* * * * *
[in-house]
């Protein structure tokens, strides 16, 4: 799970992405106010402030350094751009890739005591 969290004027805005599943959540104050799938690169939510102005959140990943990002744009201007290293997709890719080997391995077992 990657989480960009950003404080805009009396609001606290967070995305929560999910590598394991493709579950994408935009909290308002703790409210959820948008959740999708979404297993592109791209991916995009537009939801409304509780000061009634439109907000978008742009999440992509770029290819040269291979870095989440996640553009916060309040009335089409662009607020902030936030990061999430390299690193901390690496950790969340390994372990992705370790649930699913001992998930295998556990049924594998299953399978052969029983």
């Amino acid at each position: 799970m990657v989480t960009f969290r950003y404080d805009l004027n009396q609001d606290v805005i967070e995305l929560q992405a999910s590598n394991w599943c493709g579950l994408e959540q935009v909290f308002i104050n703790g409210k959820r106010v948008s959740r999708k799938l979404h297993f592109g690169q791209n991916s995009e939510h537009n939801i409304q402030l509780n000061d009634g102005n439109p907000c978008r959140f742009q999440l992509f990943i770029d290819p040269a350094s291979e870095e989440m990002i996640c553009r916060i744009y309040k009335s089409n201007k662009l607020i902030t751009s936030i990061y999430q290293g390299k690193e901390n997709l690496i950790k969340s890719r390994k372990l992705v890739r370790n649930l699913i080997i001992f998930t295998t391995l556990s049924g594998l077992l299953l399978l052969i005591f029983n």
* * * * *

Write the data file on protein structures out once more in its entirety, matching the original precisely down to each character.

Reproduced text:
[in-house]
């Protein structure tokens, strides 16, 4: 799970992405106010402030350094751009890739005591 969290004027805005599943959540104050799938690169939510102005959140990943990002744009201007290293997709890719080997391995077992 990657989480960009950003404080805009009396609001606290967070995305929560999910590598394991493709579950994408935009909290308002703790409210959820948008959740999708979404297993592109791209991916995009537009939801409304509780000061009634439109907000978008742009999440992509770029290819040269291979870095989440996640553009916060309040009335089409662009607020902030936030990061999430390299690193901390690496950790969340390994372990992705370790649930699913001992998930295998556990049924594998299953399978052969029983």
């Amino acid at each position: 799970m990657v989480t960009f969290r950003y404080d805009l004027n009396q609001d606290v805005i967070e995305l929560q992405a999910s590598n394991w599943c493709g579950l994408e959540q935009v909290f308002i104050n703790g409210k959820r106010v948008s959740r999708k799938l979404h297993f592109g690169q791209n991916s995009e939510h537009n939801i409304q402030l509780n000061d009634g102005n439109p907000c978008r959140f742009q999440l992509f990943i770029d290819p040269a350094s291979e870095e989440m990002i996640c553009r916060i744009y309040k009335s089409n201007k662009l607020i902030t751009s936030i990061y999430q290293g390299k690193e901390n997709l690496i950790k969340s890719r390994k372990l992705v890739r370790n649930l699913i080997i001992f998930t295998t391995l556990s049924g594998l077992l299953l399978l052969i005591f029983n």